I also feel that the idea of the atonement can help as a tool to help let go of the pain and resentment from things that have been done against you in the past. It may be comforting to believe that God/Jesus know exactly your pain through the atonement. I personally find some comfort in believing that My god would not dismiss my pain or say that I was somehow selfish or shortsighted or not faithful enough in feeling my pain. My God will cry with me and then, maybe when the tears have subsided, He will help to heal my pains. There also may be some comfort in letting go of grievances - giving them over to God and believing that He will take care of it. I believe that healing from past trauma can only be attempted after boundaries and protections are put in place to prevent reoccurrence. Even then it can take a long time. Nobody should tell you that you shouldn't feel how you feel.

All that being said, It sounds like there is more going on in your life and I am not sure that the atonement would be a panacea (or magic cure all) for those things.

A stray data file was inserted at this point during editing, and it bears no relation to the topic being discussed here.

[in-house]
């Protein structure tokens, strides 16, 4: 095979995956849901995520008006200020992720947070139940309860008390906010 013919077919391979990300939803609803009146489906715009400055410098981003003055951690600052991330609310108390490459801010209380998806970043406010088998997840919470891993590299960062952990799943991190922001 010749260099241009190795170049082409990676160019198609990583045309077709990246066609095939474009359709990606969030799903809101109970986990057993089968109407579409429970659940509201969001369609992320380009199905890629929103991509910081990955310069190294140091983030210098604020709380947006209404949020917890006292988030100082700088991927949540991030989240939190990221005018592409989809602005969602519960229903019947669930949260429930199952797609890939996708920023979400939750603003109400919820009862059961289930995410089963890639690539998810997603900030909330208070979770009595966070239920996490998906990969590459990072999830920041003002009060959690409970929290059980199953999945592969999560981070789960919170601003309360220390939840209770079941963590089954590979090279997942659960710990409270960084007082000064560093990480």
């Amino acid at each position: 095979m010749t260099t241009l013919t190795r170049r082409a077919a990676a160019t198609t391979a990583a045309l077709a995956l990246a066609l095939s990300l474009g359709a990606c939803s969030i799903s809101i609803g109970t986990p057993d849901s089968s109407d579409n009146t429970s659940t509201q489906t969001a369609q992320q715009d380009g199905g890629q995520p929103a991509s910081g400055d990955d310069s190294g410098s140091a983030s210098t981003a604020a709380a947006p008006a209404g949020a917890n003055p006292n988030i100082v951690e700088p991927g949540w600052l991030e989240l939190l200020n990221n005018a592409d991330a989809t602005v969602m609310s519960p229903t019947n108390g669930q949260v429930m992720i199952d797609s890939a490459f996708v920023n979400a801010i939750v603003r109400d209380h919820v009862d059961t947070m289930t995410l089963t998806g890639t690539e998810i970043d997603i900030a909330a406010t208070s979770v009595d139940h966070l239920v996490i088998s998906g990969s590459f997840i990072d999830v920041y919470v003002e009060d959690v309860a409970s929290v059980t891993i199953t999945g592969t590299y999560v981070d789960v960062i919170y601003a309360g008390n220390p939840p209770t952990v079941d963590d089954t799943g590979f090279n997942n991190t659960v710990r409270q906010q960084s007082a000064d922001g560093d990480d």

"It is not so much the pain and suffering of life which crushes the individual as it is its meaninglessness and hopelessness." C. A. Elwood

“It is not the function of religion to answer all the questions about God’s moral government of the universe, but to give one courage, through faith, to go on in the face of questions he never finds the answer to in his present status.” TPC: Harold B. Lee 223

"I struggle now with establishing my faith that God may always be there, but may not always need to intervene" Heber13

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SilentDawning
Posts: 7388
Joined: 09 May 2010, 19:55

Re: How Does the Atonement Help With Depression

Post by SilentDawning » 02 Nov 2021, 00:57

"How does the atonement help with depression?"